There are some basic rules, which should be followed to protect consumer privacy on the Internet. Fake websites often appear for short time to make fast money and disappear. If a website has a professional looking website, it does not automatically mean that the company is legitimate. Legitimate sites must first clearly provide contact information and identity of the seller and then ask for consumers' credit cards details. Before buying, consumers should be sure that those websites have secure payment methods. If a site is sending unsolicited messages, spam or direct marketing, the sender must provide a link for unsubscribing.

Other very useful recommendations on Internet safety and privacy protection include the use of a free web-based email service. People should choose an address which does not reveal their name or other personal information. Keeping the web browser updated and blocking pop-up windows is another clever measure because it reduces the risk that malicious websites could compromise the computer security. Anti-virus software and firewall programs protect against someone trying to access the computer remotely.

Selected full-text books and articles on this topic

(Un)Reasonable Expectation of Digital Privacy
Crowther, Brandon T.
Brigham Young University Law Review, Vol. 2012, No. 1, January 1, 2012
Wiretapping the Internet: The Expansion of the Communications Assistance to Law Enforcement Act to Extend Government Surveillance
Hibbard, Christa M.
Federal Communications Law Journal, Vol. 64, No. 2, March 2012
Privacy in the Age of the Hacker: Balancing Global Privacy and Data Security Law
Cunningham, McKay.
The George Washington International Law Review, Vol. 44, No. 4, October 1, 2012
Internet Privacy Costs of User-Generated Content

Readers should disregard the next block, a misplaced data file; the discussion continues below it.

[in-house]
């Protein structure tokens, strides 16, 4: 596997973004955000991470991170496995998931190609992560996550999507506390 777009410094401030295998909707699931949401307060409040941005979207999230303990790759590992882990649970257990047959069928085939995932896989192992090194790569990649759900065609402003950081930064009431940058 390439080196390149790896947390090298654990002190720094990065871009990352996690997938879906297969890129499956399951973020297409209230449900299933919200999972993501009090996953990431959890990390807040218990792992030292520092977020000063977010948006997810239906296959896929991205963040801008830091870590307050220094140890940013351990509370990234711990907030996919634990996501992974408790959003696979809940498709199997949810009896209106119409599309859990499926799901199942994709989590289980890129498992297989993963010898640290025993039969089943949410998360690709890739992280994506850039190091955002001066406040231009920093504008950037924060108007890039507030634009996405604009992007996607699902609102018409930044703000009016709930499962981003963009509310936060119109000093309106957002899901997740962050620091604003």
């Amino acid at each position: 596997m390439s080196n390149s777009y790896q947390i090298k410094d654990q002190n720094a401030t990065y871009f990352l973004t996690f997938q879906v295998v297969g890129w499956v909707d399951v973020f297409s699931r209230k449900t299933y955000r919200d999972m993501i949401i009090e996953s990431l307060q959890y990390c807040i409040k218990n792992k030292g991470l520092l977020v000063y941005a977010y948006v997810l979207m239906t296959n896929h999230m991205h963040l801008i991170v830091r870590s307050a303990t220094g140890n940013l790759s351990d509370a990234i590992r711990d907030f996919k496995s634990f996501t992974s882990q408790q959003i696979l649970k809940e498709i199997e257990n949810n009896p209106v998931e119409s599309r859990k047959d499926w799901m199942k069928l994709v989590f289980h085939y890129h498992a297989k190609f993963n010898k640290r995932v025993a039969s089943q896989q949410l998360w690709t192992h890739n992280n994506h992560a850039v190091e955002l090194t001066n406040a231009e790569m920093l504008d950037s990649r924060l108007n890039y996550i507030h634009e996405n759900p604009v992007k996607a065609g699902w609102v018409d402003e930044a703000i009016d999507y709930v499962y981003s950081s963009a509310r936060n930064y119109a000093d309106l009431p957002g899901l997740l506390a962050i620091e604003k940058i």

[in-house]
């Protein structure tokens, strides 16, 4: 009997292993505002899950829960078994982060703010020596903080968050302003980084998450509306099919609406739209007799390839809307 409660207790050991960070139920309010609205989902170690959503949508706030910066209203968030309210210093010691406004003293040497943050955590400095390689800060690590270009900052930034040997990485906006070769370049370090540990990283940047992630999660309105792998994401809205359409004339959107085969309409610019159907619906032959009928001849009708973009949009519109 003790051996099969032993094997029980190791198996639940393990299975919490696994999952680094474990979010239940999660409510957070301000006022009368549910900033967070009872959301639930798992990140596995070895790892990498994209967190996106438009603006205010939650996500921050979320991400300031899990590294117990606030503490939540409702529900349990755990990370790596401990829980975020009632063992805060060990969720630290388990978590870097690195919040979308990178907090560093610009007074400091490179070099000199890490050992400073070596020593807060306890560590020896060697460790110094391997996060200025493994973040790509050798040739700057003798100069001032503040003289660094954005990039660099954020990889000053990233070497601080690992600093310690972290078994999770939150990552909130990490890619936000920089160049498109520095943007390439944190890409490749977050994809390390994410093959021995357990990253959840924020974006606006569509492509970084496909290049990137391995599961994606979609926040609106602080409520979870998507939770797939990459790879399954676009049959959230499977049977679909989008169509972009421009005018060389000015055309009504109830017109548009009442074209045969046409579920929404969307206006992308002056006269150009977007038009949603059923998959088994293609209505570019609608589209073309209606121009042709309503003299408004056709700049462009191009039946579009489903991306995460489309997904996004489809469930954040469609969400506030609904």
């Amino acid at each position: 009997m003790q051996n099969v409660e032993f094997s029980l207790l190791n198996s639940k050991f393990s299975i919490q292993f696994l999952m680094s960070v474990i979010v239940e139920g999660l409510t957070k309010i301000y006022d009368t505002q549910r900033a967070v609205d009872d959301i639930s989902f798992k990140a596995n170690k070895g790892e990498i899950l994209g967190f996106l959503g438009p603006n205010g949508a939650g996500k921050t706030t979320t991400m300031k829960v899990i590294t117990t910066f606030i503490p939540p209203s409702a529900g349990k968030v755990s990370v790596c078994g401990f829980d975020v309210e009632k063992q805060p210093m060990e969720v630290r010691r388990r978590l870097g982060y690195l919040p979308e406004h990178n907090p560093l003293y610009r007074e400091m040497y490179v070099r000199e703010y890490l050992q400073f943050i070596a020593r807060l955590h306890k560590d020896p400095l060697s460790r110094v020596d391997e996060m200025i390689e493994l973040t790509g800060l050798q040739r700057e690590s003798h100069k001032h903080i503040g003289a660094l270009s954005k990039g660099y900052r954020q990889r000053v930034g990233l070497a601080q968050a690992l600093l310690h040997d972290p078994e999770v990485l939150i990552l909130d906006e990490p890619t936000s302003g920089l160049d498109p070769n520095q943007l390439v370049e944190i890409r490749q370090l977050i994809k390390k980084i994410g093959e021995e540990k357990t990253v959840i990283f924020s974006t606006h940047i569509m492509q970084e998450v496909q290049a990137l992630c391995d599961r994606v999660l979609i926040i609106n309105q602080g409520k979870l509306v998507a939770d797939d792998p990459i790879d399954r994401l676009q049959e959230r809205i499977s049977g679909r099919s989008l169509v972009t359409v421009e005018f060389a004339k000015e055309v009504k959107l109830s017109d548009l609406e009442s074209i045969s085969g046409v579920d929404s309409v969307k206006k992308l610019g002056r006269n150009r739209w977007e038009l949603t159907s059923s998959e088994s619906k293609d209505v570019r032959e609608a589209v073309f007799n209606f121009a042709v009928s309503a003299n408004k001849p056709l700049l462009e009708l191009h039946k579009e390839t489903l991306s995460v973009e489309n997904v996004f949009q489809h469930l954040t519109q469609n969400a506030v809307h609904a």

Weimer, Jason M.
Global Media Journal, Vol. 11, No. 19, Fall 2011
Social Networking and Online Privacy: Facebook Users' Perceptions
O'Brien, Deirdre; Torres, Ann M.
Irish Journal of Management, Vol. 31, No. 2, January 1, 2012
Promoting I-Safety: Effects of Privacy Warnings and Privacy Seals on Risk Assessment and Online Privacy Behavior
Larose, Robert; Rifon, Nora J.
The Journal of Consumer Affairs, Vol. 41, No. 1, Summer 2007
Consumers' Understanding of Privacy Rules in the Marketplace
Turow, Joseph; Hennessy, Michael; Bleakley, Amy.
The Journal of Consumer Affairs, Vol. 42, No. 3, Fall 2008
Internet Voting, Security, and Privacy
Epstein, Jeremy.
The William and Mary Bill of Rights Journal, Vol. 19, No. 4, May 2011
Privacy, Accountability, and the Cooperating Defendant: Towards a New Role for Internet Access to Court Records
Morrison, Caren Myers.
Vanderbilt Law Review, Vol. 62, No. 3, April 2009
Unpopular Privacy: What Must We Hide?
Anita L. Allen.
Oxford University Press, 2011
Librarian’s tip: Chap. 7 "The Electronic Data Give-Away"
Privacy in Context: Technology, Policy, and the Integrity of Social Life
Helen Nissenbaum.
Stanford University Press, 2010
More Essential Than Ever: The Fourth Amendment in the Twenty-First Century
Stephen J. Schulhofer.
Oxford University Press, 2012
Librarian’s tip: Especially Chap. 6 "Wiretapping, Eavesdropping, and the Information Age"
Imagining New Legalities: Privacy and Its Possibilities in the 21st Century
Austin Sarat; Lawrence Douglas; Martha Merrill Umphrey.
Stanford University Press, 2012
Librarian’s tip: "Configuring the Networked Citizen" begins on p. 129
Technology Policy, Internet Privacy, and the Federal Rules of Civil Procedure
Ciolli, Anthony.
Yale Journal of Law & Technology, Vol. 11, Annual 2008
Hardening the Browser: Protecting Patron Privacy on the Internet
Phetteplace, Eric.
Reference & User Services Quarterly, Vol. 51, No. 3, Spring 2012
Click, Click, Who's Really There?
LHK Pub., 2006
Librarian’s tip: Chap. 7 "Protecting Your Privacy"
Virtual Methods: Issues in Social Research on the Internet
Christine Hine.
Berg, 2005
Librarian’s tip: "The Role of Privacy and Anonymity" begins on p. 26